Words || Isabelle Messenger
It was 2012 when things really started looking bad for gluten.
Miley Cyrus trashes it as ‘crap’ via Twitter, while Lady Gaga bids it farewell in an attempt to lose weight. It’s not long before Gwyneth Paltrow agrees public enemy number one should be taken down and releases her It’s All Good cookbook, confirming her whole household, including little Apple and Moses, are now safe from the poison. Katy Perry, Russell Crowe, Kourtney Kardashian and Bill Clinton have all since joined the club. Even Novak Djokovic is claiming he owes his success on the court to a gluten-free diet. As recently as October last year, gluten made the headlines with claims of the development of a pill in Melbourne that can combat the effects of gluten sensitivity. And the sensation of Ryan Gosling gluten free memes have left us in no doubt the anti-gluten fire is still burning:
But what’s the real deal with this fad? And is it more than just that, a fad?
Let me pause to quickly clarify that Celiac Disease is a very real thing. It’s an autoimmune disorder that affects 1% of the population. If gluten is ingested, it can cause serious damage to the small intestine.
But gluten intolerance is the heart of this world-wide phenomenon, along with the claims that not eating gluten is ‘better’ for the average person. One in ten Australians claim they have some intolerance to gluten – 1.8 million people. I consider myself one of that number. Since about Year 3, I’ve suffered from debilitating cramps – curling up on cold bathroom tiles and snuggling with heat packs. Out with friends, I’ll sometimes spend hours putting on a brave face all the while feeling the knot in my stomach getting tighter and tighter; until I can finally crawl into my car and lie down on the back seat. Yet of the countless blood tests I’ve had, every single test has come back negative for Celiac. Doctors have scratched their heads and ummed and ahhed until finally coming to the conclusion – probably don’t eat bread.
Gone were the days I could go out to dinner and boast eating a whole pizza by myself, nibbling on fairy bread at parties and enjoying a warm bowl of spag bol after a long day. That’s not to say I still don’t do some of those things. I’ve always rebelled against the thought that my gut could make me different to everyone else and deprive me of those glutenous and oh-so-good experiences, so I enjoy my gluten in moderation. But the fact is I still don’t know if gluten is the real enemy, as do a lot of people. The thing about gluten intolerance is there’s no specific test for it. Methods to determine if you’re gluten sensitive are really just a matter of excluding other ailments and removing and reintroducing gluten to see if it’s problematic. And symptoms vary from person to person. Stomach pain, bloating, fatigue, headaches, skin inflammation and depression to name a few.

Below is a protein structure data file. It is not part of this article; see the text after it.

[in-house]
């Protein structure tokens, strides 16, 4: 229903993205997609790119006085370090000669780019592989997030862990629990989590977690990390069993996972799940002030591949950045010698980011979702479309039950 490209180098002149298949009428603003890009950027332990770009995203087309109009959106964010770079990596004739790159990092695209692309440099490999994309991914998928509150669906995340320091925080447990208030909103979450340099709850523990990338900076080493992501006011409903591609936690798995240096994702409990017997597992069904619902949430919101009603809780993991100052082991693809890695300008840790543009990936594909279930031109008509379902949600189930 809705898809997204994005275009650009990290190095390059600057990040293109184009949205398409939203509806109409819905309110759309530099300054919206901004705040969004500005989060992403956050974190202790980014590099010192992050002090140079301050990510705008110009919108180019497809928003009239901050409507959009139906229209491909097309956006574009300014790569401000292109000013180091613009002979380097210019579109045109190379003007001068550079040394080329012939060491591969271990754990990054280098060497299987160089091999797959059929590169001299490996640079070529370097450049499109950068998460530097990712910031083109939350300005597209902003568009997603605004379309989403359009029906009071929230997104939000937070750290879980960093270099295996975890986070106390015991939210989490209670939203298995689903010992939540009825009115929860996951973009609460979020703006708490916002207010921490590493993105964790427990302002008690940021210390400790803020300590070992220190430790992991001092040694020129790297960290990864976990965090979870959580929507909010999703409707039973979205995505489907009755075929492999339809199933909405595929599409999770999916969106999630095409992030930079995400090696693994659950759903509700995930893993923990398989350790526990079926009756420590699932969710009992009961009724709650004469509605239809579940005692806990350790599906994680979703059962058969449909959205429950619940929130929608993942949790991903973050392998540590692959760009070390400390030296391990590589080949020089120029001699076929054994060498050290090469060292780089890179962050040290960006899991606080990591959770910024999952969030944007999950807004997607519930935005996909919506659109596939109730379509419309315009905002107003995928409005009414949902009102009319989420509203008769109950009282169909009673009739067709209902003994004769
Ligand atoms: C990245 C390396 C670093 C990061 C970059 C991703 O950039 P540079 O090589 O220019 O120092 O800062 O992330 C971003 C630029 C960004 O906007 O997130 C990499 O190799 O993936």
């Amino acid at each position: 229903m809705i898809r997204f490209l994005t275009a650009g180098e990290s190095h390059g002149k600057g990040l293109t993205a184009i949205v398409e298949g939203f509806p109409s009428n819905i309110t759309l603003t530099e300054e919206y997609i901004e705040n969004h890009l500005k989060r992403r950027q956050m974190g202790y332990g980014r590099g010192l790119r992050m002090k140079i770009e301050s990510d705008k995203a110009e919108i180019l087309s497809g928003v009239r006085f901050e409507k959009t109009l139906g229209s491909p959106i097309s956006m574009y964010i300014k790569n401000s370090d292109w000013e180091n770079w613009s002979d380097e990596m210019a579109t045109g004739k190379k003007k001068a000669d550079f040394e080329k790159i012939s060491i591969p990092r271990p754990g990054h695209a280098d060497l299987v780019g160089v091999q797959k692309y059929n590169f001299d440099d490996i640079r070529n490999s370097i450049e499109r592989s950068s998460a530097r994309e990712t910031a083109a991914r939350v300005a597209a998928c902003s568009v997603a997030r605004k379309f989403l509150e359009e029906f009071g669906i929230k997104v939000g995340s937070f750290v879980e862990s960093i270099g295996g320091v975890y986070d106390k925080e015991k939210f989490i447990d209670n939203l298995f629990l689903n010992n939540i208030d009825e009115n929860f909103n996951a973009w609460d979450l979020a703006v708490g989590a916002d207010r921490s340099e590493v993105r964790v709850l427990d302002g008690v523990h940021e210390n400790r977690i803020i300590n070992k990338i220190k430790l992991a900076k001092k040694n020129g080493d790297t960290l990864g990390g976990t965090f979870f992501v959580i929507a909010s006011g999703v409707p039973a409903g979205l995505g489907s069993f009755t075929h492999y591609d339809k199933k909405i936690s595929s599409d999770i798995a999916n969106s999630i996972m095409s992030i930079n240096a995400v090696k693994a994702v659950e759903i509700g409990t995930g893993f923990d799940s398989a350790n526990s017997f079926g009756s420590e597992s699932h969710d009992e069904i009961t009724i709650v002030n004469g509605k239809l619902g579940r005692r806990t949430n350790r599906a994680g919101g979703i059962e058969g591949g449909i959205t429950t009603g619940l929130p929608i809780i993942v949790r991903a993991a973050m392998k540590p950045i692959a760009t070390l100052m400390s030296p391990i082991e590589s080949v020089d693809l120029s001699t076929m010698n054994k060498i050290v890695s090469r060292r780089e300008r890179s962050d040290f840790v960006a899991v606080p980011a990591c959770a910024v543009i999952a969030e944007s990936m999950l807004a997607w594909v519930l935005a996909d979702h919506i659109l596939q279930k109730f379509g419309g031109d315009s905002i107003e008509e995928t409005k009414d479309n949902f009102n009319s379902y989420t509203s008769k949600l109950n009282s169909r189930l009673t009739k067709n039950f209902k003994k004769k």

What causes these reactions? Again, we don’t know. Some evidence suggests the condition is related to genetics and the immune system, but it’s a very murky area. What most medical practitioners and experts will tell you though, beyond a doubt, is that it exists. It’s not a coincidence people find their stomach pain and fatigue disappears when they remove gluten from their diet.
However, I really don’t think gluten is the villain it’s made out in the media. Yes, there are health perks to trends like the Paleo diet, but there’s no solid scientific evidence that gluten is harmful to the average person. If Lady Gaga finds she loses weight by cutting out gluten from her diet, it’s probably also because things like doughnuts, pizza and copious amounts of pasta don’t do great things for weight loss. If it works for you, by all means, jump on the bandwagon. I have to admit it’s a bit of a bumpy ride when you start craving pancakes, but that doesn’t mean in the end you won’t be better for it. Just a little hungrier.